When Bill Lear introduced the first Learjet in 1963, no one imagined that it would become an icon of the air and that it would revolutionize executive flights with its design, style, power and speed.

The years passed and, in 1990, Lear’s company was bought by Bombardier, a Canadian company that improved the business jets and developed the Learjet 40, making its name synonymous with exclusivity in the light plane segment, and a favorite of executives who consider it an extension of their office, even when flying from one country to another.


image Enlarge

The Learjet 40 delivers the best value in its class. It combines excellent comfort, low direct operating costs, unequaled payload/range capabilities and legendary Learjet performance. Designed to satisfy the ever-changing needs of the light plane segment, it offers an unequaled level of comfort, tech- nology and sophistication and possesses more standard certifications than any other light plane.

Over time, Bombardier has developed 13 models —more than any other company— and given each one the latest in cutting edge technology. This model is 20 percent larger than any other light plane, which translates into more comfort for passengers, who are free to move about as they please.

The Learjet 40 cabin is 363 ft3 (10.28 m3) and has been intelligently designed with comfortable leather seats and two 51-centimeter (20 inch) executive tables, all hand assembled.


image Enlarge

For entertainment, the cabin can be equipped with DVD, CD and MP3 players in addition to equipment for receiving TV programs. The pilot’s cockpit has been esthetically designed to form an integral part of the plane’s cabin. Seven passengers and two pilots can comfortably travel at speeds up to 0.81 Mach (534 mph, 859 km/h). The Learjet 40, just as the 50 and the 45 XR models, has been certified to fly at 51,000 ft (15,000 m), far from air traffic and turbulent weather, resulting in a comfortable flight with less bumpiness. In addition, propelled by a pair of TFE 731-20-AR- 1B Honeywell rear engines, it is capable of climbing directly to 43,000 ft (13,000 m) in less than 23 minutes.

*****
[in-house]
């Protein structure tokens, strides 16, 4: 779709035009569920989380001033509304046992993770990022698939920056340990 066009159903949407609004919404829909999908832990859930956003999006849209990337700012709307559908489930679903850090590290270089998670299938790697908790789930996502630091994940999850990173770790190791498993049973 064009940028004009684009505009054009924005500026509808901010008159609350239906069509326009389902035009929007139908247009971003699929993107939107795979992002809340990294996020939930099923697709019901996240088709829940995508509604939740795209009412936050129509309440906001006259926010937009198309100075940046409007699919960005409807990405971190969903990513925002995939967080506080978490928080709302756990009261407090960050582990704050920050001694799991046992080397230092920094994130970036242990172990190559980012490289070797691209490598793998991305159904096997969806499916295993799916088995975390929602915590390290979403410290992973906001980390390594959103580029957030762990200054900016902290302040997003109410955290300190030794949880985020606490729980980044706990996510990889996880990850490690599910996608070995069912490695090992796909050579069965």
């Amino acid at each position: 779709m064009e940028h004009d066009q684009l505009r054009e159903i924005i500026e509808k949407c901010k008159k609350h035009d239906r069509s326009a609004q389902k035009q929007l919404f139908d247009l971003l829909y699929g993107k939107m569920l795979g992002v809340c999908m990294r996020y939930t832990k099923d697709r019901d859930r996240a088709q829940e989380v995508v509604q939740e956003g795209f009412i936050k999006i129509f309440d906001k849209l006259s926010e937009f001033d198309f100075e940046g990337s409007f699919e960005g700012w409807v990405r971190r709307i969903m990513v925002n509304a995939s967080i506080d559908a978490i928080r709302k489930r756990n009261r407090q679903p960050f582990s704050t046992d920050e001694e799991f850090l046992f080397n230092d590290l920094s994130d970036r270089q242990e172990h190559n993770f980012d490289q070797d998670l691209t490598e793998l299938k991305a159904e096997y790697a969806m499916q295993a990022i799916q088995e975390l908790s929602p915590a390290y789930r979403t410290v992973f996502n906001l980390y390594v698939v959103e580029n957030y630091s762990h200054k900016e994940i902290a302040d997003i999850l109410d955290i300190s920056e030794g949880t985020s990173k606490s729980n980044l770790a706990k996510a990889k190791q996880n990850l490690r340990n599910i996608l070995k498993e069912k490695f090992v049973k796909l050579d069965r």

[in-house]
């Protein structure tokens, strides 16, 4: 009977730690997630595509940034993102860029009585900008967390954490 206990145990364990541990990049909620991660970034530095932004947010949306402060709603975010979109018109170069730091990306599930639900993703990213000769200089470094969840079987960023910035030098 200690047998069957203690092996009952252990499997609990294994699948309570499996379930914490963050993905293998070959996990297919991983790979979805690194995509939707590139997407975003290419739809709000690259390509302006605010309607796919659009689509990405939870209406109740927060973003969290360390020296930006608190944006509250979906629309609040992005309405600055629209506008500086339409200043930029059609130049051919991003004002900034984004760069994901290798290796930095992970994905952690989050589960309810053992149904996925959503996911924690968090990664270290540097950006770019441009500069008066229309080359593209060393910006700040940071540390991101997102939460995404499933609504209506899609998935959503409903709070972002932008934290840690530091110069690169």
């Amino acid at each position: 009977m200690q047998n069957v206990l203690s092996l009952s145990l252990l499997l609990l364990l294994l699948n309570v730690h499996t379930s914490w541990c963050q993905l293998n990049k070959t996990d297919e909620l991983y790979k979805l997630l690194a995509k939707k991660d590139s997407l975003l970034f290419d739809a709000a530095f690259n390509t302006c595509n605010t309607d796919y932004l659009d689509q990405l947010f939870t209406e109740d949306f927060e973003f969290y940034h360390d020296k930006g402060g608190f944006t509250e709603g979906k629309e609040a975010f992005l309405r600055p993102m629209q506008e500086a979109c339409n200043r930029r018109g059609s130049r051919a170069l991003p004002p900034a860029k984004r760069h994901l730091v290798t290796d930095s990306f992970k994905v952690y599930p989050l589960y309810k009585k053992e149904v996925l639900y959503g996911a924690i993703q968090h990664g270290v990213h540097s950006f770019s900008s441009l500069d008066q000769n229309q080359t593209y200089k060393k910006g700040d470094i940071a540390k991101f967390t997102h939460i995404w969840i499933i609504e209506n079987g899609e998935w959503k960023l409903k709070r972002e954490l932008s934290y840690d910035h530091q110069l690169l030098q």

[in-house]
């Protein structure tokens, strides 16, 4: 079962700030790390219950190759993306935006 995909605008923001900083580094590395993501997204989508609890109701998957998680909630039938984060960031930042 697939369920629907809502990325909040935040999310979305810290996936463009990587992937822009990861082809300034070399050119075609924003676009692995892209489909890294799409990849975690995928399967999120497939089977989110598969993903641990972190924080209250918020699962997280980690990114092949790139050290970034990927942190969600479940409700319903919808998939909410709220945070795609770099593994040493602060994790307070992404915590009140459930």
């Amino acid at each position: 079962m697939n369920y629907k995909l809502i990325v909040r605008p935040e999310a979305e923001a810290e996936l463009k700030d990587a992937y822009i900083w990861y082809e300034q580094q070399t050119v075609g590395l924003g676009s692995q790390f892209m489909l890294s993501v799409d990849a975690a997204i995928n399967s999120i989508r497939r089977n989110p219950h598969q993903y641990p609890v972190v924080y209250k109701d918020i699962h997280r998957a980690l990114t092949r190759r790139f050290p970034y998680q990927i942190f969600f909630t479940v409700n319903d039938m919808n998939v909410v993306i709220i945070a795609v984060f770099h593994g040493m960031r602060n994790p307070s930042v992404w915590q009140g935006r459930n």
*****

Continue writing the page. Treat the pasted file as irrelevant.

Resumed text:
Because of its excellent capabilities on short fields, the Learjet 40 can land and take off in small airfields, which it can do in any part of the country.


image Enlarge

Pilots are offered the latest in technology for comfortable flying, especially at high altitudes and approach, as if it were a larger jet. The huge elec- tronically heated windshield provides 220 degrees of visibility. It features Honeywell Primus 1000 avionics and include direction systems for more precise flight administration, an EFIS (Electronic Flight Instruments System) that utilizes four big screens (8x7 inches/20 x 17 centimeters) and an E3CAS (Engine Instrumentation and Crew Alerting System) that are unique in its class.

Propelled by powerful engines, it can take its passengers from Mexico City to Los Angeles, Atlantic City, Chicago and southern Canada. This is definitely a jet capable of transporting executives in style. 


image Enlarge
High-speed cruise
0.81 Mach (859 km/h)
Maximum range
1,803 NM (3,339 km), IFR
Ireserves, ISA with four
passengers and two crew members.
Maximum altitude
51,000 ft (15,545 meters)
Up to 7 passengers and
2 crew members.
2, Honeywell TFE 731-20-AR
3,500 lb (15.56 kN)
Honeywell Primus 1000 fourtubes
EFIS, Engine
Instrument/Crew Advisory
System (EICAS), Honeywell
Primus 660 weather radar, Dual
Primus II nav/comm systems
Traffic Collision Avoidance
System (TCAS 2000), Enhanced
Ground Proximity Warning
System (EGPWS) with
Windshear Alert, Emergency
Locator Transmitter (ELT).
55.5 ft
47.78 ft
Wing area
311.6 ft2
14.13 ft
17.7 ft
Maximum width
5.12 ft
Cabin width
3.1 ft
Floor area
55.7 ft2
Total volume
36.3 ft2
Maximum ramp weight
20,600 lb
Maximum takeoff weight
20,350 lb
Maximum landing weight
19,200 lb
• 1965: Flies from Paris to Los Angeles in ten hours.
• 1976: Golfer Arnold Palmer flies around the world in 48 hours and 48 minutes aboard a Learjet 40.
• 1979: Becomes the first jet with seried winglets.
• 1979: Receives FAA certification.
• 1990: Bombardier acquires Learjet.
• 1999: Learjet number 2,000 is sold.



Text: Laura Velázquez ± Photo: Bombardier